Och detta grodors plums och ankors plask ska man behöva läsa år 2016. Herre du milde!

Självklart är skola och sjukvård något annat än hamburgare. Men just därför ska vi inte tillåta vinster i skattefinansierade verksamheter som skola, vård och omsorg!

Sverige är förvisso ett litet land, men ändå lyckas våra marknadsfundamentalistiska stödtrupper vaska fram dumstrutsförsedda riks-pellejönsar av Per T Ohlssons kaliber. Imponerande.

När det gäller sakfrågan här visar det sig när det kommer till kritan att Per T — som vanligt — är fullständigt ute och reser.

Vinstdrivande företag inom vård- och skolsektor har diskuterats mycket de senaste åren. Många är med rätta upprörda.

Verksamma inom skolvärlden eller vårdsektorn har haft svårt att förstå alliansens och socialdemokratins inställning till privatiseringar och vinstuttag i den mjuka välfärdssektorn. Av någon outgrundlig anledning har de under många år pläderat för att vinster ska vara tillåtna i skolor och vårdföretag. Ofta har argumentet varit att driftsformen inte har någon betydelse. Så är inte fallet. Driftsform och att tillåta vinst i välfärden har visst betydelse. Och den är negativ.

Från Svenskt Näringsliv och landets alla ledarskribenter hörs en jämn ström av krav på ökad kontroll, tuffare granskning och inspektioner — förslag som Per T nu saluför som om de var nya.

Men vänta lite nu! Var det inte så att när man på 1990-talet påbörjade systemskiftet inom välfärdssektorn ofta anförde som argument för privatiseringarna att man just skulle slippa den byråkratiska logikens kostnader i form av regelverk, kontroller och uppföljningar? Konkurrensen – denna marknadsfundamentalismens panacé – skulle ju göra driften effektivare och höja verksamheternas kvalitet. Marknadslogiken skulle tvinga bort de “byråkratiska” och tungrodda offentliga verksamheterna och kvar skulle bara finnas de bra företagen som “valfriheten” möjliggjort.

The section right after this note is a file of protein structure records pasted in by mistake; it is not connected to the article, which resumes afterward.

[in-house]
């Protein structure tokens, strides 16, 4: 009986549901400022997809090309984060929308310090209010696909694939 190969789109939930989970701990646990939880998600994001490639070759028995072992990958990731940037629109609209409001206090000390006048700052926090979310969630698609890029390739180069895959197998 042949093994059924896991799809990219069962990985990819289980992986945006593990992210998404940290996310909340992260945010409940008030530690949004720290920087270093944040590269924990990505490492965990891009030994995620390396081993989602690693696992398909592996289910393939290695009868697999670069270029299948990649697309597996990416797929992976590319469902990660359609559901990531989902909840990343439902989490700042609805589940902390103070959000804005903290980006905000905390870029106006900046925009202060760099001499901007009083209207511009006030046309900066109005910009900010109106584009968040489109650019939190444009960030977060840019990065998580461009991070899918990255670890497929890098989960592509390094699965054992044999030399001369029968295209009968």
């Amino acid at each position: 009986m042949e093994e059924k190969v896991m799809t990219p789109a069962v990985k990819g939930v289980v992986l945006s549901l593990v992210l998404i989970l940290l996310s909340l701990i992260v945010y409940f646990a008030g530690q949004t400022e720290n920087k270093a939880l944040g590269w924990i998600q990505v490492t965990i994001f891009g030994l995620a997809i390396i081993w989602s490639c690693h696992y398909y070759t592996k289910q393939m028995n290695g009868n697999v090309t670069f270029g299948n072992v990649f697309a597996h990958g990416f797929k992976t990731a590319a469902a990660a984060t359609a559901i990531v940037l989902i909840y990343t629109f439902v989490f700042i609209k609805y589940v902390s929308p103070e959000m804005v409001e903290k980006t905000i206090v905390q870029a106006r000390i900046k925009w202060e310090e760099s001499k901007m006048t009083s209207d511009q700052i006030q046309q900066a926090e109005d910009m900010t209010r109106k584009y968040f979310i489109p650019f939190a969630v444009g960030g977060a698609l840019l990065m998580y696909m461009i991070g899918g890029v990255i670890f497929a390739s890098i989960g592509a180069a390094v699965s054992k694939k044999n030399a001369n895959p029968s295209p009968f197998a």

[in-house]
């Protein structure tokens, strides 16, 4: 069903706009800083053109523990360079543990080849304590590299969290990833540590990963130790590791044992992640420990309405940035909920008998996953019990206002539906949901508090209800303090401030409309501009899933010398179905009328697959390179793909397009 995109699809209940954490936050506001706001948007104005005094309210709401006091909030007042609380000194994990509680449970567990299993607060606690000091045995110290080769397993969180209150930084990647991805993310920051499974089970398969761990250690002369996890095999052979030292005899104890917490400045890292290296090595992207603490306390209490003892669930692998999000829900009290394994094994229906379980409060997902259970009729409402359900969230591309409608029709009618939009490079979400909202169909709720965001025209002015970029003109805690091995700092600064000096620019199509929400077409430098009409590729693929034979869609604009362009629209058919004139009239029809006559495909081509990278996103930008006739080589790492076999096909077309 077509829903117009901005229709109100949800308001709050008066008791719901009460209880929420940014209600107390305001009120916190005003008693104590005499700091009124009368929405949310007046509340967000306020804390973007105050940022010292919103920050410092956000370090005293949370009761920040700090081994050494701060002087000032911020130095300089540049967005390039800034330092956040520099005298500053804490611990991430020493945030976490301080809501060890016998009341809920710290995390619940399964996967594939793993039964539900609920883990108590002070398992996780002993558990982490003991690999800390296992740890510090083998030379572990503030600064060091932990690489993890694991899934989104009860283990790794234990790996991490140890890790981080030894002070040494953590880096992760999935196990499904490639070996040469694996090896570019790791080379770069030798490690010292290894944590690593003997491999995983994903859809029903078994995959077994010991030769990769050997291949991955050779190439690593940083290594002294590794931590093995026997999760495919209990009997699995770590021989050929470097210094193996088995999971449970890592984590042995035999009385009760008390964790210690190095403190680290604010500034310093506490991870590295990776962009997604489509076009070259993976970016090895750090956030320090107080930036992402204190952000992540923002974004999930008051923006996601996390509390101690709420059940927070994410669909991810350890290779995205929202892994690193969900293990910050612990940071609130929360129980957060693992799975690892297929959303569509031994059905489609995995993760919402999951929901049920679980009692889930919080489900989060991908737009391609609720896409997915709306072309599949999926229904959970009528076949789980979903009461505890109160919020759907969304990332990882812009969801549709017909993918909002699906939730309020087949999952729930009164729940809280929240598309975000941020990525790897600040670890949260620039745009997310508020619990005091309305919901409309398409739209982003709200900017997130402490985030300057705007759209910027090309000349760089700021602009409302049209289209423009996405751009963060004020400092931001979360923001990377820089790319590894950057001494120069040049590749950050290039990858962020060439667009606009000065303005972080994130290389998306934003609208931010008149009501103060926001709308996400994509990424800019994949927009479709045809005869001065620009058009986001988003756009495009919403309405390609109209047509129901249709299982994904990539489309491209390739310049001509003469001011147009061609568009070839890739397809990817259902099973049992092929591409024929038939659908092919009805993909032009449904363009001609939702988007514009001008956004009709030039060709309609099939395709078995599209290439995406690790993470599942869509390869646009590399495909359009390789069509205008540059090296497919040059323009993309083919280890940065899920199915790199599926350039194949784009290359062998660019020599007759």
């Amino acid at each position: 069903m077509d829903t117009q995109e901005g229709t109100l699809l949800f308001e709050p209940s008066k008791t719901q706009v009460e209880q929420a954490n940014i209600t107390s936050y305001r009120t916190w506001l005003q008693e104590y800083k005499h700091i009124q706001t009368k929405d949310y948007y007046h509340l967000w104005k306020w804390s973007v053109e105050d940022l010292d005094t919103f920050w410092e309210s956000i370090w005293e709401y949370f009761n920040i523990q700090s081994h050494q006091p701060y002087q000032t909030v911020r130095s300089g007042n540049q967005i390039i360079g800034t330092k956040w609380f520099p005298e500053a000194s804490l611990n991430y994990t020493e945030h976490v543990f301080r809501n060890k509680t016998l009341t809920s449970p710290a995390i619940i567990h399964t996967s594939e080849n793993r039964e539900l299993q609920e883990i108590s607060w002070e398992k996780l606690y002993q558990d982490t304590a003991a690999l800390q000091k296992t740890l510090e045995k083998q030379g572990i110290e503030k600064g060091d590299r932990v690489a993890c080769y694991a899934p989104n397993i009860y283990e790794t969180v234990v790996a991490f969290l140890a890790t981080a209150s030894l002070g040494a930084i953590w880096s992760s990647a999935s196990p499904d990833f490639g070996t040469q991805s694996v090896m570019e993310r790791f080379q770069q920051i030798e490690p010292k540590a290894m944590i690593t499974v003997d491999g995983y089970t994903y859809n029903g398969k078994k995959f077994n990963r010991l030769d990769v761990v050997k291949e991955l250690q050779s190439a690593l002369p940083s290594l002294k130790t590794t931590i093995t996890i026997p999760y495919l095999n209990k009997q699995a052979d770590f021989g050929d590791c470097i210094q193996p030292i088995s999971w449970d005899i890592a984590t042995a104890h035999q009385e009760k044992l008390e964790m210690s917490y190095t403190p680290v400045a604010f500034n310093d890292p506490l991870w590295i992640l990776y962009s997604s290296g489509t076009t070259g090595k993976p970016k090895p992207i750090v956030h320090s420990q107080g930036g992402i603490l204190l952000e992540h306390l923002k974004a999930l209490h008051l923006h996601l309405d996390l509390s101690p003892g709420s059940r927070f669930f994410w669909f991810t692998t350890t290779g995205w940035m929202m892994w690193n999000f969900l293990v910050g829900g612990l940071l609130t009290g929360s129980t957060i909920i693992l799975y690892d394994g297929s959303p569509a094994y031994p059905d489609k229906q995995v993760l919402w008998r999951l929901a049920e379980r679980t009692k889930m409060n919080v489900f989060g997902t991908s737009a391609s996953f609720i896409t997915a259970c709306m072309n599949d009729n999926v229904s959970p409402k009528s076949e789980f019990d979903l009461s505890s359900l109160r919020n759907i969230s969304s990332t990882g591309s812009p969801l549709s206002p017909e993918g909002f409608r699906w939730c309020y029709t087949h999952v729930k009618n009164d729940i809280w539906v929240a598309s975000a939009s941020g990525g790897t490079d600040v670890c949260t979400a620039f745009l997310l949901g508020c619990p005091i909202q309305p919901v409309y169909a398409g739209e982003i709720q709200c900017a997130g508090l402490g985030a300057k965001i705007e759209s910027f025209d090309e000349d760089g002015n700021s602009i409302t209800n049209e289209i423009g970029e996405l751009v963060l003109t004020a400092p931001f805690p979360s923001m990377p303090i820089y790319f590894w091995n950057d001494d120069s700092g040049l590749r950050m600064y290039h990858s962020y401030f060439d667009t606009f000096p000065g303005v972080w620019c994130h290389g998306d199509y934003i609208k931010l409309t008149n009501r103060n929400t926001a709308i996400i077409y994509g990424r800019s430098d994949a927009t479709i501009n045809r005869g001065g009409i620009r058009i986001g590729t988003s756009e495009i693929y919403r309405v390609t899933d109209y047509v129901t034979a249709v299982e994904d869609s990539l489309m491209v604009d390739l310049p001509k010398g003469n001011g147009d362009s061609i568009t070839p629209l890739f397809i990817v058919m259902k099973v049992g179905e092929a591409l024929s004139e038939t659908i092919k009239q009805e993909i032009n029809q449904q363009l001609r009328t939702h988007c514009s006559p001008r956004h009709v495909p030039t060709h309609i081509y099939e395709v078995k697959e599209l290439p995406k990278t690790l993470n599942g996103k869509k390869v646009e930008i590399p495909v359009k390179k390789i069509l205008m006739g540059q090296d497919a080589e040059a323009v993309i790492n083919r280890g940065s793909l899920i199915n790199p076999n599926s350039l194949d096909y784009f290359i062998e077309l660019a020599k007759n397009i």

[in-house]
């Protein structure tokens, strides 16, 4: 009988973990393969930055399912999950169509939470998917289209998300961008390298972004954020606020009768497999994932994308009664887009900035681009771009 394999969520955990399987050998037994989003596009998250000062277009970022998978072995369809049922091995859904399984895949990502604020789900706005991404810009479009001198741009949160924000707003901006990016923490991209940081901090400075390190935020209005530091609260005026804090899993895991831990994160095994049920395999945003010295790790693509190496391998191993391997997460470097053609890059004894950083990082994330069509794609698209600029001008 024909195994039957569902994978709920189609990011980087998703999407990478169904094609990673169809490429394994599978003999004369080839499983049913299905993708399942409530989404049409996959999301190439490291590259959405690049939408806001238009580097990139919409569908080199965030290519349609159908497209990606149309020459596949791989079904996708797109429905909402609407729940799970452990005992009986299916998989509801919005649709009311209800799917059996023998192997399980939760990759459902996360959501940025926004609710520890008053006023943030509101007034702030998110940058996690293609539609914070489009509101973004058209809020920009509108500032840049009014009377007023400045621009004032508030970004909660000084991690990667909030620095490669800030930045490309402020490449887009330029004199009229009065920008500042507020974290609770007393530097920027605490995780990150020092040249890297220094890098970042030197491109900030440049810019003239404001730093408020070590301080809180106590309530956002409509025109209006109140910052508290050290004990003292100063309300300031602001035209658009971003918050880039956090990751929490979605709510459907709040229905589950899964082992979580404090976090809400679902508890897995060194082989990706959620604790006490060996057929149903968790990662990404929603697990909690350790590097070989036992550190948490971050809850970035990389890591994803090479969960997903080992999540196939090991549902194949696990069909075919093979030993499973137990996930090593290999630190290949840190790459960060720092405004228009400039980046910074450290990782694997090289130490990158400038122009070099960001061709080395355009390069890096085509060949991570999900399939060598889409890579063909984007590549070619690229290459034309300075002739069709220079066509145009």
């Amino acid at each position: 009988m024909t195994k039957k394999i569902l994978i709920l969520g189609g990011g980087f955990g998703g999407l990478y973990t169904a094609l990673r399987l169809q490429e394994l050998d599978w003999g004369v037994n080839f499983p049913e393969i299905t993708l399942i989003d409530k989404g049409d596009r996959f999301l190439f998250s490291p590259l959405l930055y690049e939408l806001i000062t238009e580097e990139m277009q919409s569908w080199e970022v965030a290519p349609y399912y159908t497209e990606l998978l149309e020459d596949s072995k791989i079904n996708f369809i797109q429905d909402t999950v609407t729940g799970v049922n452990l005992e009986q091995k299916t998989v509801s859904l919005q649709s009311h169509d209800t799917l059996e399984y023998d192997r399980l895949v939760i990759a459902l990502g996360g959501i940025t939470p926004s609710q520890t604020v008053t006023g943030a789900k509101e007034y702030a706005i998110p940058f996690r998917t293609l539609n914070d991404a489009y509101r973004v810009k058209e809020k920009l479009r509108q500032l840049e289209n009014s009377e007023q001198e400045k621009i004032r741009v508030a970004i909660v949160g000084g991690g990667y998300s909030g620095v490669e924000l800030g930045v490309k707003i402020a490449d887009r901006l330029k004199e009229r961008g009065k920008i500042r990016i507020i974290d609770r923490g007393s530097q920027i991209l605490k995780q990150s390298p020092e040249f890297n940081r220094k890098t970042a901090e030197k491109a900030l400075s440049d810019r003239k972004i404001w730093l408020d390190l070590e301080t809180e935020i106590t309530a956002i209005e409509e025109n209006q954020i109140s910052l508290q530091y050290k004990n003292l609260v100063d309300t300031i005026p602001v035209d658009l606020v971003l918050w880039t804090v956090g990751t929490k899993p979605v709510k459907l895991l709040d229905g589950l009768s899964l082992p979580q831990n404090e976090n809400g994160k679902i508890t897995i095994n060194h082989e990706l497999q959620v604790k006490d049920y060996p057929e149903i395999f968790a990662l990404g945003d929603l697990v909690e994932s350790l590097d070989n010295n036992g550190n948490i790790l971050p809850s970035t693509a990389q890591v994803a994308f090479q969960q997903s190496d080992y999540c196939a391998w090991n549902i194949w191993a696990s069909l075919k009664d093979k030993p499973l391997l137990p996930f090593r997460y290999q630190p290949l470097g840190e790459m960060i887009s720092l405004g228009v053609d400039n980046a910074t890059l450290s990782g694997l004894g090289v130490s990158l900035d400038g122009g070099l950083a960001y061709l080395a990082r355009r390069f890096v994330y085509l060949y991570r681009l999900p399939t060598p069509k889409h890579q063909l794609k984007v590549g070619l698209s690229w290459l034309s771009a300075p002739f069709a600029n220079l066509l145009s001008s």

Och nu när den panglossianska privatiseringsvåtdrömmen visar sig vara en mardröm så ska just det som man ville bli av med – regelverk och “byråkratisk” tillsyn och kontroll – vara lösningen?

Man tar sig för pannan – och det av många skäl!

För ska man genomföra de åtgärdspaket som förs fram undrar man ju hur det går med den där effektivitetsvinsten. Kontroller, uppdragsspecifikationer, inspektioner m m kostar ju pengar och hur mycket överskott blir det då av privatiseringarna när dessa kostnader också ska räknas hem i kostnads- intäktsanalysen? Och hur mycket värd är den där “valfriheten” när vi ser hur den gång på gång bara resulterar i verksamhet där vinst genereras genom kostnadsnedskärningar och sänkt kvalitet?

All form av ekonomisk verksamhet bygger på eller inbegriper någon form av delegering. En part (uppdragsgivaren, principalen, beställaren) vill att en annan part (uppdragstagaren, agenten, utföraren) ska utföra en viss uppgift. Grundproblemet är hur beställaren ska få utföraren att utföra uppdraget på det sätt som beställaren önskar …

Det finns en uppenbar fara i att basera ersättningssystem på enkla objektiva mått när det vi vill ersätta i själva verket har flera och komplexa dimensioner, exempelvis ersättning efter antal utskrivna patienter, lärarlöner kopplade till betyg eller dylikt. Ofta har kommunala verksamheter denna karaktär av “fleruppgiftsverkamhet” och då fungerar ofta inte incitamentkontrakt eller provisioner. I sådana fall kan “byråkratier” vara mer ändamålsenliga än marknader …

Effektiv resursanvändning kan aldrig vara ett mål i sig. Däremot kan det vara ett nödvändigt medel för att nå uppsatta mål. Välfärdsstatens vara eller icke vara är därför i grunden inte bara en fråga om ekonomisk effektivitet, utan också om våra föreställningar om ett värdigt liv, rättvisa och lika behandling.

Lars Pålsson Syll et al, Vad bör kommunerna göra? (Jönköping University Press, 2002)

Så grundfrågan är inte om skattefinansierade privata företag ska få göra vinstuttag eller om det krävs hårdare tag i form av kontroll och inspektion. Grundfrågan är om det är marknadens och privatiseringarnas logik som ska styra våra välfärdsinrättningar eller om det ska ske via demokratins och politikens logik. Grundfrågan handlar om den gemensamma välfärdssektorn ska styras av demokrati och politik eller av marknaden.

Låt oss stilla be för att herr Ohlsson, nästa gång han  sätter sig ner för att skriva en artikel, först kollar vad forskarvärlden säger. Det ger mycket mer än tyckmyckentrutat nonsens-pladder!

The Bourbaki-Debreu delusion of axiomatic economics

10 september, 2016 kl. 18:30 | Publicerat i Economics | 3 kommentarer